DLP Trade Policy: a fair and equitable system giving the greatest benefit to Australian manufacturers and farmers

The Democratic Labour Party believes in a fair and equitable trade system that gives the greatest benefit to Australian manufacturers and farmers.

The current system of Free Trade Agreements that largely replaced the previous tariff system has proved to be not only of no assistance to Australian industry but actually has a negative effect on the Australian economy by given the greatest advantage to foreign competitors over Australian businesses.

Decisions made by consecutive governments have stripped the Australian people of ownership of their own country.

A level playing field? Australian businesses pay superannuation, workers compensation, award wages and incur a dozen other costs to give our workforce a safe and secure environment. How many of our competitors incur the same costs? How many of them use workers as grist to the mill, provide no safety provisions, no superannuation, no leave and whose wage levels are barely high enough to meet daily costs?

Rather than opening our domestic markets to a Free Trade System, the Democratic Labour Party believes in a Fair Trade System that will assist to create a much more level playing field than the present FTAs .

The DLP will support fair trade legislation that protects Australian standards, workers’ rights, food standards, biosecurity and intellectual property.

Click here to see the DLP’s Trade Policy

 

Stop selling off our country

Year after year, more and more Australian land is being sold off to foreign owners.

Not only are we losing ownership over our land, but the economic prosperity that eventuates goes overseas too.

Take the Ord River for example. It’s 320 kilometres long, situated in the Kimberley region of Western Australia. In the late 1930s, work began on a massive irrigation project, which included the construction of Australia’s largest artificial lake by volume, Lake Argyle, in 1971.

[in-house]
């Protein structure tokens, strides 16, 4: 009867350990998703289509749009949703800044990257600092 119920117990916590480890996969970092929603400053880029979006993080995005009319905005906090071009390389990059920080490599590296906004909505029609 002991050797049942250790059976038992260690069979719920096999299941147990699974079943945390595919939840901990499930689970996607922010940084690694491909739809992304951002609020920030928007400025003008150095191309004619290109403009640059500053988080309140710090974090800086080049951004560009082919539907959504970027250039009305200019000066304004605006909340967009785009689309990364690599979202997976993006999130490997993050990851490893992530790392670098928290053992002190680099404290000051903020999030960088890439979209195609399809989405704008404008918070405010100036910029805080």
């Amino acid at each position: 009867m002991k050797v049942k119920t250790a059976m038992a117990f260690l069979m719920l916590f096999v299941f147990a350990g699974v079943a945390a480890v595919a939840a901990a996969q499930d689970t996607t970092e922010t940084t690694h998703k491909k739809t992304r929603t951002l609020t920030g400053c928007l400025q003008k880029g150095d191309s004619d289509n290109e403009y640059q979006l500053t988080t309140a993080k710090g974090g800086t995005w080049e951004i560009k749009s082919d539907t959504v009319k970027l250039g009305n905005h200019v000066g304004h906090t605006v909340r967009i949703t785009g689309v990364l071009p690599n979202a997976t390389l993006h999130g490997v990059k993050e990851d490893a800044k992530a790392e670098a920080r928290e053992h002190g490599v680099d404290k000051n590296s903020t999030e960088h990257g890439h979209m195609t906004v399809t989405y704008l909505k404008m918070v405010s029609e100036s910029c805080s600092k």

The Ord River project has the potential to be a major agriculture precinct, with its proximity to Kunanurra and Wyndham providing access to airport and port facilities respectively.

By 2009 more than 60 different crops were being grown in the Ord catchment area, and the Rudd Government and WA Premier Colin Barnett announced a development plan for the area, with plans to develop the community and infrastructure including upgrading Kununurra Airport and the port at Wyndham.

What happens next is very sad indeed. Just late last year, Chinese company Shanghai Zhongfu won the bid for 15,000 hectares of prized Ord River agricultural land.

So now the Chinese will come in, grow food and ship it back to their country. Obviously, there is no problem with China feeding it’s people. But why don’t we have an Australian owned agricultural company exporting to China instead?

That’s 150 million square metres of prime agricultural land that Australia no longer owns. And another lost opportunity to grow exports and strengthen our economy.

But it’s not just in the north.

In Australia’s south-western Wheatbelt region, the Chinese are buying up land there too.

Heilongjiang Feng Agricultural is said to want to buy and lease over 100,000 hectares to grow grain for export to China, according to a report in The West Australian in November last year.

The company already spent over $52 million acquiring farmland in the Great Southern and Wheatbelt regions in October-November last year.

Farmers in the eastern states will tell you the same story, of foreign companies buying up prime agricultural land in those areas too.

How is Australia ever going to grow, flourish, and develop if our leaders can’t do much more but sell off our country?

This brings me the the Democratic Labour Party’s policy on foreign ownership. The DLP believes that:

“no majority foreign owned entity or individual may own more than 2 hectares of Australian land”

It may sound extreme. But it’s a policy Australia desperately needs.

Oh, and if you thought it’s just prime agricultural land being bought up, you’re wrong. More and more residential property is being bought by overseas investors, making it harder for Australians to own their first home…

You can read the DLP’s statement on foreign ownership here. 

 

 

By Vince Stefano